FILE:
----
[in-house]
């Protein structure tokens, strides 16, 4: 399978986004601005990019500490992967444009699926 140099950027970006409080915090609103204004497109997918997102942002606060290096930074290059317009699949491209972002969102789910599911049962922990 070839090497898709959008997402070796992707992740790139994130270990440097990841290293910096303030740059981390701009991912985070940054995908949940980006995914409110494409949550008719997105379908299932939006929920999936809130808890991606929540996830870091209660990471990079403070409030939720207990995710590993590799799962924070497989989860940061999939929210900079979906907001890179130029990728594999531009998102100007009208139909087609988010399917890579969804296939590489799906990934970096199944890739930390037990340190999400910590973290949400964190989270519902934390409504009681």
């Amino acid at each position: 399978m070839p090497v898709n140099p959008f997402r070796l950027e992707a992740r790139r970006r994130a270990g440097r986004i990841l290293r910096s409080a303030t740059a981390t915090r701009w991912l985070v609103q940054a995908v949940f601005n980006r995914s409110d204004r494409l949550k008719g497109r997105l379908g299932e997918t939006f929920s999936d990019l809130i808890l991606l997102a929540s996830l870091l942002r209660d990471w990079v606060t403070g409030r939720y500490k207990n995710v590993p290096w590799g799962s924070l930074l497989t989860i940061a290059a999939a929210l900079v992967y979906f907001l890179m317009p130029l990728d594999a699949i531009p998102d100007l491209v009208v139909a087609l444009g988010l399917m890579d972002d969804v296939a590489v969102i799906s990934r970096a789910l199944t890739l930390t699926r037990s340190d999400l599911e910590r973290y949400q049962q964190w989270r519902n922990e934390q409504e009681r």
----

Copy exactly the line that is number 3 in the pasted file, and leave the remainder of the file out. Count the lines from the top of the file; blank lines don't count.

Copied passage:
């Amino acid at each position: 399978m070839p090497v898709n140099p959008f997402r070796l950027e992707a992740r790139r970006r994130a270990g440097r986004i990841l290293r910096s409080a303030t740059a981390t915090r701009w991912l985070v609103q940054a995908v949940f601005n980006r995914s409110d204004r494409l949550k008719g497109r997105l379908g299932e997918t939006f929920s999936d990019l809130i808890l991606l997102a929540s996830l870091l942002r209660d990471w990079v606060t403070g409030r939720y500490k207990n995710v590993p290096w590799g799962s924070l930074l497989t989860i940061a290059a999939a929210l900079v992967y979906f907001l890179m317009p130029l990728d594999a699949i531009p998102d100007l491209v009208v139909a087609l444009g988010l399917m890579d972002d969804v296939a590489v969102i799906s990934r970096a789910l199944t890739l930390t699926r037990s340190d999400l599911e910590r973290y949400q049962q964190w989270r519902n922990e934390q409504e009681r």